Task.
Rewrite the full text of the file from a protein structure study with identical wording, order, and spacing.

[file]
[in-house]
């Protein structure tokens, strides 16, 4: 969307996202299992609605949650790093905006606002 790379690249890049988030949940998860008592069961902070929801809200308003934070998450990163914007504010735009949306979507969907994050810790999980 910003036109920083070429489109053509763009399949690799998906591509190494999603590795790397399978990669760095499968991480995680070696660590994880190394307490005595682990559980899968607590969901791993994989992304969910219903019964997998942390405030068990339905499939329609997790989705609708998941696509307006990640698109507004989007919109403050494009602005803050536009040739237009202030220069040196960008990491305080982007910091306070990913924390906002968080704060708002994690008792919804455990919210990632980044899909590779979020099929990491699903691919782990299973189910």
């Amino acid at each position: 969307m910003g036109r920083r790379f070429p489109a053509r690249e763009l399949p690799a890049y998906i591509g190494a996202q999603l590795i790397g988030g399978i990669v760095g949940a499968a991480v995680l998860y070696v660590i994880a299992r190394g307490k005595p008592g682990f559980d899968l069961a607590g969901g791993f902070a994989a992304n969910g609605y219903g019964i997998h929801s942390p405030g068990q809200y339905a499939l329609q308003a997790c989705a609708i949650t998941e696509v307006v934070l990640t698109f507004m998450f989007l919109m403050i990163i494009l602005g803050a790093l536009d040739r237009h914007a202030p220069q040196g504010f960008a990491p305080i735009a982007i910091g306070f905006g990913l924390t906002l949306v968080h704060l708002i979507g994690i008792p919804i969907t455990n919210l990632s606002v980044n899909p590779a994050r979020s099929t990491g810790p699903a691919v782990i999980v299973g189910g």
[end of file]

[in-house]
């Protein structure tokens, strides 16, 4: 969307996202299992609605949650790093905006606002 790379690249890049988030949940998860008592069961902070929801809200308003934070998450990163914007504010735009949306979507969907994050810790999980 910003036109920083070429489109053509763009399949690799998906591509190494999603590795790397399978990669760095499968991480995680070696660590994880190394307490005595682990559980899968607590969901791993994989992304969910219903019964997998942390405030068990339905499939329609997790989705609708998941696509307006990640698109507004989007919109403050494009602005803050536009040739237009202030220069040196960008990491305080982007910091306070990913924390906002968080704060708002994690008792919804455990919210990632980044899909590779979020099929990491699903691919782990299973189910």
């Amino acid at each position: 969307m910003g036109r920083r790379f070429p489109a053509r690249e763009l399949p690799a890049y998906i591509g190494a996202q999603l590795i790397g988030g399978i990669v760095g949940a499968a991480v995680l998860y070696v660590i994880a299992r190394g307490k005595p008592g682990f559980d899968l069961a607590g969901g791993f902070a994989a992304n969910g609605y219903g019964i997998h929801s942390p405030g068990q809200y339905a499939l329609q308003a997790c989705a609708i949650t998941e696509v307006v934070l990640t698109f507004m998450f989007l919109m403050i990163i494009l602005g803050a790093l536009d040739r237009h914007a202030p220069q040196g504010f960008a990491p305080i735009a982007i910091g306070f905006g990913l924390t906002l949306v968080h704060l708002i979507g994690i008792p919804i969907t455990n919210l990632s606002v980044n899909p590779a994050r979020s099929t990491g810790p699903a691919v782990i999980v299973g189910g």